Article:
It’s important here to make a distinction between pressure and challenge. When I feel I have a challenge in front of me that I accept as something I want to do my best with, I generally don’t get stressed, yet I can rise to the occasion. I am alert, and my abilities are accessible to me. Pressure, although we experience it on the inside, feels like something is pushing us from the outside. Living up to the expectations of others has replaced our own motivation to excel. With pressure comes fear of failure and inner conflict. With accepted challenge comes relaxed concentration, clarity of intention, and the ability to reach for one’s best. Both put us in a state of aroused attention. But an accepted challenge, though it may produce tiredness at the end, does not carry with it the harmful physical and mental by- products of stress.
I once coached the sales teams of a fine East Coast consulting company. I explained to all the teams that sales performance was not the only “game” at play. The other challenges included what they learned in the process of selling and how much they enjoyed themselves. These, I suggested, were the three stable components of work: performance, learning, and enjoyment.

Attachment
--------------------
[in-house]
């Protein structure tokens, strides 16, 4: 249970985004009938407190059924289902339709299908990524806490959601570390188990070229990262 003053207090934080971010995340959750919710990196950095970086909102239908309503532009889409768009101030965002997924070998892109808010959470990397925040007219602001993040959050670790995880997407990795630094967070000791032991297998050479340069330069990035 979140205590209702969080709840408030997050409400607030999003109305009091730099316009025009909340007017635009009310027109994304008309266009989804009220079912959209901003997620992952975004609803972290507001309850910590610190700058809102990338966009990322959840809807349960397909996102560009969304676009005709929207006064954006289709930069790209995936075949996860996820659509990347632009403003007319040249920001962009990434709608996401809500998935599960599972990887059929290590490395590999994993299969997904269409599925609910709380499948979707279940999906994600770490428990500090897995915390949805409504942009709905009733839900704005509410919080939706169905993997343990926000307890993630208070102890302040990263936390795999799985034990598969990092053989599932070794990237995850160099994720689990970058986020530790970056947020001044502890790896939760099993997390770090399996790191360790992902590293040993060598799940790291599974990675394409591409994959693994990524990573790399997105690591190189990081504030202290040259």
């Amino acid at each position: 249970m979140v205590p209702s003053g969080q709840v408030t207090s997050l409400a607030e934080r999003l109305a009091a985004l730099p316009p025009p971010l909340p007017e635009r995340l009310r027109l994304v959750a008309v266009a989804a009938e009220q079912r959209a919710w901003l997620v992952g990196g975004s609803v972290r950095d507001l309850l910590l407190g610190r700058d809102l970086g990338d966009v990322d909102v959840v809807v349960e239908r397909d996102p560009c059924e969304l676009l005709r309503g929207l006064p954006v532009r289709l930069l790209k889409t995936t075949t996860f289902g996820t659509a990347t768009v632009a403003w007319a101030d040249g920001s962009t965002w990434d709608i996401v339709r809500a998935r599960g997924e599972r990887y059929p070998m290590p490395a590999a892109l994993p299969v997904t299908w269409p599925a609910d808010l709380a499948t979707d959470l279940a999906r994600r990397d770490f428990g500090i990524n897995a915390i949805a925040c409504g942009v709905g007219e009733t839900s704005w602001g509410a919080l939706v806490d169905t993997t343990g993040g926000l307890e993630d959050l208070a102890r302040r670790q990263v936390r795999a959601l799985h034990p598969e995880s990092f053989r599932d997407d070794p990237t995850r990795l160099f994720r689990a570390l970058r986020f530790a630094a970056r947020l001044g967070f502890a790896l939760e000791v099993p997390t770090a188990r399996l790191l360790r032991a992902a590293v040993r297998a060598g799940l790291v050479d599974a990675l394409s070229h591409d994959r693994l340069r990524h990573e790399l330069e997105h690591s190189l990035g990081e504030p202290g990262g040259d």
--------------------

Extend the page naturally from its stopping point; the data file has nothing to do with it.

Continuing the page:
I recommended that for the sake of the company’s success, as well as their own personal success, they try to balance these three work goals. What I did not know was that the lowest-ranking sales team took this to heart and decided that they were feeling so pressured to perform that they weren’t doing very well. The team leader, determined to redress the imbalance, told them, “For the next month, I want you to go out there and enjoy yourselves and learn as much as you can about the customer and how he views our product and how he views the competitor’s product.” His basic balancing message was, “Be curious and enjoy.”